Brian Routt, owner of Smart Shelters, Inc. said the Cheyenne and Arapaho tribes is the first Native American Nation his company manufactured and installed in ground storm shelters for.

“We have manufactured eight shelters total, two for the Concho child development center, two for the Concho Head Start and four for the Clinton Head Start, which will be installed next week weather permitting,” Routt said. “The storm shelters we provided the tribes are in ground and are the safest around. The shelters are equipped with a watertight and shock assist lid that allows easy opening and closing. The lids are also designed to withstand an EF5 tornado.”

The shelters are 8’ wide, 12’ long and 7’ tall, which can hold 27-30 people and are coated with a marine-grade coal tar and are covered with a lifetime warranty.

Vincent Scott, Cheyenne and Arapaho Tribes Community Development and Energy Management assistant, stated Smart Shelters, Inc. graciously gave the tribes a discounted cost of $40,000 to manufacture and install all eight shelters.

“I began this company three-years ago, because I care about people,” Routt said. “We are out here to save lives.”

Efforts to fund or require shelters statewide, so far, have been stalled in the political process, with Republicans and Democrats disagreeing about how to fund upgrades, new safe rooms or in ground storm shelters. Republicans, in a plan enodrsed by Oklahoma Govenor Mary Fallin, want to let school districts hold local elections to decide if they should issue extra bonds to pay for construction.

“I think it needs to pass to have in ground storm shelters installed at all the schools in Oklahoma and any other state that has tornados,” Routt said. “The problem is though the regulations for the larger storm shelters that will fit 70 people or more are ridiculous, they want restrooms and a bed, but when a tornado hits, there is no restroom and no bed. So I ask myself, why the politicians want to mandate that for storm shelter companies.”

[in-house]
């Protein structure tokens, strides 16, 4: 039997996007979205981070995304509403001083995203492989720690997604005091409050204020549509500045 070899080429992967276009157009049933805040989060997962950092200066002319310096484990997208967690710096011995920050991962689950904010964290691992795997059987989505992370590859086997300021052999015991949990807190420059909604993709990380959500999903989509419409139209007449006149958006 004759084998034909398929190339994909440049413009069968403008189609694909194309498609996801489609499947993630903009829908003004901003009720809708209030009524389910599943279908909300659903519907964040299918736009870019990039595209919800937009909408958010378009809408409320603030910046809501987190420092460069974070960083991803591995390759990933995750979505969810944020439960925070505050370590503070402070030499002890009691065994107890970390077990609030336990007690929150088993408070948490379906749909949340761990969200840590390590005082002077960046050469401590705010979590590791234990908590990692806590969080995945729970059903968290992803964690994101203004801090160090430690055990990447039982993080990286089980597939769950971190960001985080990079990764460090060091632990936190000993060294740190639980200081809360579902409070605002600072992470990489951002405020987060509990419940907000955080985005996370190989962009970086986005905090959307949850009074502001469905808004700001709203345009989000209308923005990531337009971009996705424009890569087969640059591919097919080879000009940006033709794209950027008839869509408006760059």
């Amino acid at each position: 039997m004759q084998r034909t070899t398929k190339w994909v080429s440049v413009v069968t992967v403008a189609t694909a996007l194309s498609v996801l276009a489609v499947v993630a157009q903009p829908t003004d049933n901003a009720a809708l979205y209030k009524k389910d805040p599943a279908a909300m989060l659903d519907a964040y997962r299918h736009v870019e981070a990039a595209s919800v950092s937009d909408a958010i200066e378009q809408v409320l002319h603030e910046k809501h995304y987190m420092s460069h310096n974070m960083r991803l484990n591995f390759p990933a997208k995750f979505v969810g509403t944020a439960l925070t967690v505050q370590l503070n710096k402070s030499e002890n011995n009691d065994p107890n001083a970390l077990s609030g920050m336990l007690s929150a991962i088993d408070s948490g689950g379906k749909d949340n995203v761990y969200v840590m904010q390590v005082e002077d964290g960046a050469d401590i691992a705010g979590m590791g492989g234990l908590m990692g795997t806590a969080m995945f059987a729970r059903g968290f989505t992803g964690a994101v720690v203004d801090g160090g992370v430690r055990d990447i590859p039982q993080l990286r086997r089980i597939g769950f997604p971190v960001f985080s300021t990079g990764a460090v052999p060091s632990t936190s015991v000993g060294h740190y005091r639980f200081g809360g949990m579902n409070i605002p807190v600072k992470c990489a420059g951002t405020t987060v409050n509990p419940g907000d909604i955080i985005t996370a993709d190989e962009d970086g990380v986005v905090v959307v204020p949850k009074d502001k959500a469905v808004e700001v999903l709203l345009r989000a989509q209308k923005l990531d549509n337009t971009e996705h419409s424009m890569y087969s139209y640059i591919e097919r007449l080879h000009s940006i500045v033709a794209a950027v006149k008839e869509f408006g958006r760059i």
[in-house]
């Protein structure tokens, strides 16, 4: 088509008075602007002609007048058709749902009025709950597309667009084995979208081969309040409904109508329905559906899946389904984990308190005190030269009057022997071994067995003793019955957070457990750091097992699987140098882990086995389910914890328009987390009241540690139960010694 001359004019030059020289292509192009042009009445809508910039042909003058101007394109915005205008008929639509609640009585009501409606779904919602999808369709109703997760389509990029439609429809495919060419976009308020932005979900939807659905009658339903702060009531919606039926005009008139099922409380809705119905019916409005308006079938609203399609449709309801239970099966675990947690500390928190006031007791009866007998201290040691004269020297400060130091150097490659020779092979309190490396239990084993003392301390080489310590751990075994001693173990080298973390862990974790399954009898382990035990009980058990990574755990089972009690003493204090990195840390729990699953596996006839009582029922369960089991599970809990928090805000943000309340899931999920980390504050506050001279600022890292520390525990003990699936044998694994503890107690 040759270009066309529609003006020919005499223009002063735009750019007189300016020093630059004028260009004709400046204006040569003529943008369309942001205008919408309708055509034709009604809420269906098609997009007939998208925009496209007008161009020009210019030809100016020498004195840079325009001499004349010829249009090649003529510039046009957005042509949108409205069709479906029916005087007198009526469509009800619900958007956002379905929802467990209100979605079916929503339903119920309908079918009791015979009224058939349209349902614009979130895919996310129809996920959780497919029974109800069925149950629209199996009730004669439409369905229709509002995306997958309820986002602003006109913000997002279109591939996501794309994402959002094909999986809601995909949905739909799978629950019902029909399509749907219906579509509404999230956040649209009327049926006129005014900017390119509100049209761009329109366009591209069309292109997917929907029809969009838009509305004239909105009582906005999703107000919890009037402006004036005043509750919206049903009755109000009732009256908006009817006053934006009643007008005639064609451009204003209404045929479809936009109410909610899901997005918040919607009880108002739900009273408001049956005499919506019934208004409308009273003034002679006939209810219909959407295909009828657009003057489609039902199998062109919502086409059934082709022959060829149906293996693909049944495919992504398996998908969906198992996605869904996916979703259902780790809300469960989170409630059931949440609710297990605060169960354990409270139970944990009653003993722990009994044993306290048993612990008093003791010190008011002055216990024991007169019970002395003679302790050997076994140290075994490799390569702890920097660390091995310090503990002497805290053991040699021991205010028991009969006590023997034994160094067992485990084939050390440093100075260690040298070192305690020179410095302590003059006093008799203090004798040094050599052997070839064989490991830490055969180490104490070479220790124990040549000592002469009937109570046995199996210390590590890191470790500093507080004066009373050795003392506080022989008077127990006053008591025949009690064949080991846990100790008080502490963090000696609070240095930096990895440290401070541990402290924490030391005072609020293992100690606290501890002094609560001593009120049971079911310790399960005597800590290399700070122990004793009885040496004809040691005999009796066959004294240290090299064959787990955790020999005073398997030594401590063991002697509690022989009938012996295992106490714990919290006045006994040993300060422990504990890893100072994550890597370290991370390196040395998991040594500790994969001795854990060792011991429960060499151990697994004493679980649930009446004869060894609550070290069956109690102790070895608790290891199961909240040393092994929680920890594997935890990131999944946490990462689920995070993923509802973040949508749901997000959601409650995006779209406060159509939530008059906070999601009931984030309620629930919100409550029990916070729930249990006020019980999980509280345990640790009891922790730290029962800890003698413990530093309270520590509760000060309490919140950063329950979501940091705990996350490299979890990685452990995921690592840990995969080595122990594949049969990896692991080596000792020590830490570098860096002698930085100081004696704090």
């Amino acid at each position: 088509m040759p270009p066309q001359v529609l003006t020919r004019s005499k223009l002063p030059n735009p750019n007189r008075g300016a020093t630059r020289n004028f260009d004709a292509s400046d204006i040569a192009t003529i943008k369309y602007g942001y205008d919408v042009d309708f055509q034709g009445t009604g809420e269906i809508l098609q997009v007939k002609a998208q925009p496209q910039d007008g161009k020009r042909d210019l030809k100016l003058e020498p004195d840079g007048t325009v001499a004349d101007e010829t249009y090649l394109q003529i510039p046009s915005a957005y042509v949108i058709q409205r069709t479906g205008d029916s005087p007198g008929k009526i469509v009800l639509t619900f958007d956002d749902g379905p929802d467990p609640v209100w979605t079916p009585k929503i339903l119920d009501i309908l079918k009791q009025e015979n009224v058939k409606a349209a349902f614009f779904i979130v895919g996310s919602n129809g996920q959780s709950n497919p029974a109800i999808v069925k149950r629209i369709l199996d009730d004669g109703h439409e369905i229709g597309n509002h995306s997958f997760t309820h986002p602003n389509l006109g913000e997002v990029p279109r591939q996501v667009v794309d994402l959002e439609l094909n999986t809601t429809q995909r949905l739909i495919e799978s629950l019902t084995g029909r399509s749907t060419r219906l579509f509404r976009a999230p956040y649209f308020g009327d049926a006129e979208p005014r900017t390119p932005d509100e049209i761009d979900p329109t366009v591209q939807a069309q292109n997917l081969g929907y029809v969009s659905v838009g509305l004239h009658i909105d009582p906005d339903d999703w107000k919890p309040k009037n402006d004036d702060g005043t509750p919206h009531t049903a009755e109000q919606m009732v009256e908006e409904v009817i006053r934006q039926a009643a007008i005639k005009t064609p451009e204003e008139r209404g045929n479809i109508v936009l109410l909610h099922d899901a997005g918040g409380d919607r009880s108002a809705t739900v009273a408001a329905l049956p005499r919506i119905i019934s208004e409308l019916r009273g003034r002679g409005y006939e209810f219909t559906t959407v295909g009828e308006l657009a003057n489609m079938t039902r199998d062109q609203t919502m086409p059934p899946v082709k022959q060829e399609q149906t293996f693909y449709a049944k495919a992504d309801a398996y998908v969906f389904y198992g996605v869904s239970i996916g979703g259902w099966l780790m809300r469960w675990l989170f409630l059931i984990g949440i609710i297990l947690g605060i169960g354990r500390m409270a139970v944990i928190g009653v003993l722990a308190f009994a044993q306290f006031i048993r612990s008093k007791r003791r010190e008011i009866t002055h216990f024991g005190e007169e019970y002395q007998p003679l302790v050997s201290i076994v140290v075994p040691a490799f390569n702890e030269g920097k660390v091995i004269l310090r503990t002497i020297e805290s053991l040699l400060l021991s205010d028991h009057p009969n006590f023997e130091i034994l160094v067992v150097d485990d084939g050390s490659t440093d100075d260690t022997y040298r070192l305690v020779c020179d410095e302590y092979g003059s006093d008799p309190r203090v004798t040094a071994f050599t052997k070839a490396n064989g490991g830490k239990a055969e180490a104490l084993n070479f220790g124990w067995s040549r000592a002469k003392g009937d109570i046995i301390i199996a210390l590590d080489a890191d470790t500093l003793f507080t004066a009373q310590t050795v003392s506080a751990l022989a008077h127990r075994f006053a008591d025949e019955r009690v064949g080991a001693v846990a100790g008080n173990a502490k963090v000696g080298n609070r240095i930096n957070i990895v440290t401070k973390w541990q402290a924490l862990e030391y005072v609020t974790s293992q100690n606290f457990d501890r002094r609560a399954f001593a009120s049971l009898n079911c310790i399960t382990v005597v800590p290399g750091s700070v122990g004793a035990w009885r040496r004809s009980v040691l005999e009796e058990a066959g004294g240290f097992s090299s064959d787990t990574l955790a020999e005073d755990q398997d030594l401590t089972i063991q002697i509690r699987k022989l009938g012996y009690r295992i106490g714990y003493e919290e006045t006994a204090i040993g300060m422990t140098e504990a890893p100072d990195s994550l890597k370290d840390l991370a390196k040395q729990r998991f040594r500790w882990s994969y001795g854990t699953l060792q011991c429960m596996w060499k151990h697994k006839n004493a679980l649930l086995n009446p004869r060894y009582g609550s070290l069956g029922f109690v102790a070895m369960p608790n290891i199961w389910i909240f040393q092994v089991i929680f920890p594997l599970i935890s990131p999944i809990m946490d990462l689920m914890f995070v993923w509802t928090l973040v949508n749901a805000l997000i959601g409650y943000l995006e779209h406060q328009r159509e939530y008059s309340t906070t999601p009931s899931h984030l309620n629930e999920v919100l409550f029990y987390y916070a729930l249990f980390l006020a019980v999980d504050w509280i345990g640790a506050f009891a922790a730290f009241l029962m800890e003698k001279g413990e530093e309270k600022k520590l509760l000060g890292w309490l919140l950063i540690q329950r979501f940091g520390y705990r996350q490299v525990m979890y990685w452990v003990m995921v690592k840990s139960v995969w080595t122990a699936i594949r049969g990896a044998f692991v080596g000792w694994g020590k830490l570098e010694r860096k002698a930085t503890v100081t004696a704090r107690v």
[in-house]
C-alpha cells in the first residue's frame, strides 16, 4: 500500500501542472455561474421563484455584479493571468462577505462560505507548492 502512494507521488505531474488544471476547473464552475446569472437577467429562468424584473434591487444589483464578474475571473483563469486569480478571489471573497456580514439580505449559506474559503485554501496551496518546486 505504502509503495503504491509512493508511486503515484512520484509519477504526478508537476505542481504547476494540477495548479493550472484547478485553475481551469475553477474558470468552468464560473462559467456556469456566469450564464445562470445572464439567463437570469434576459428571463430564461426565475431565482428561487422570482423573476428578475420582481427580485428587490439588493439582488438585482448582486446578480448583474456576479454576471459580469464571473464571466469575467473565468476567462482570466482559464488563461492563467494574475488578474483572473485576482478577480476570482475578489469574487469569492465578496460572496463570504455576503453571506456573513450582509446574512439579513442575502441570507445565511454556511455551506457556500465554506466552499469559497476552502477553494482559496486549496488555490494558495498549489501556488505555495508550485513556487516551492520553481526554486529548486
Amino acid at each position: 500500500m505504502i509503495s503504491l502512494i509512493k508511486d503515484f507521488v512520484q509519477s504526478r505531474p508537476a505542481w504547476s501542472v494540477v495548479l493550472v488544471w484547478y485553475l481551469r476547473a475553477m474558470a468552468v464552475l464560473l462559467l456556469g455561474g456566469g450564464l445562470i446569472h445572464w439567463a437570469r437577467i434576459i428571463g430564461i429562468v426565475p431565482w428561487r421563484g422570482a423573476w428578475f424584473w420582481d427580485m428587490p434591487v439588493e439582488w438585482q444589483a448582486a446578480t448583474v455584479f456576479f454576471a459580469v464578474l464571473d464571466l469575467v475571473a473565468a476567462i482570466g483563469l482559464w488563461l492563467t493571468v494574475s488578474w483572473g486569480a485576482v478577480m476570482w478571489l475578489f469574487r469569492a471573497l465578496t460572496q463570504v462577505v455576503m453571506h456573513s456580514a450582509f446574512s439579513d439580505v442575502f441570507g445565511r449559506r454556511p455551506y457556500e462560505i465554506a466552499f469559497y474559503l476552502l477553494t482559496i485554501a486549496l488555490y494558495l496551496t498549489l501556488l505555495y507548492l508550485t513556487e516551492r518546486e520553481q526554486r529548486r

Currently, far too many students in Oklahoma remain unprotected.

Hamilton said the tribes Tax Commission funded the cost of the shelters from the severance tax monies the tribes have collected.

“The Tax Commission actually went through the process of approving the units and finding a vendor who would install them for the budgeted monies we had for the shelters,” Hamilton said. “I am very pleased with Smart Shelters, Inc. and all of the hard work they have dedicated to keeping our children safe.”

A survey commissioned by the office of Oklahoma representative, Joe Dorman, a Democrat who favors statewide shelter funding, found more than 60 percent of the 1,804 public schools surveyed in Oklahoma say they do not have a shelter or safe room.

That leaves more than 500,000 students and staff in the sate without shelter.

Efforts to improve school safety often have been criticized as overly expensive. The SAFE Design Group, and architectural firm that analyzed the survey, estimated it would cost up to $880 million.

FEMA continues to assist disaster survivors and are encouraged to register for assistance. For more information visit www.fema.gov.

Editor’s Note: This article was provided to the Native News Online by  Rebecka Lyman, Cheyenne and Arapaho Tribal Tribune.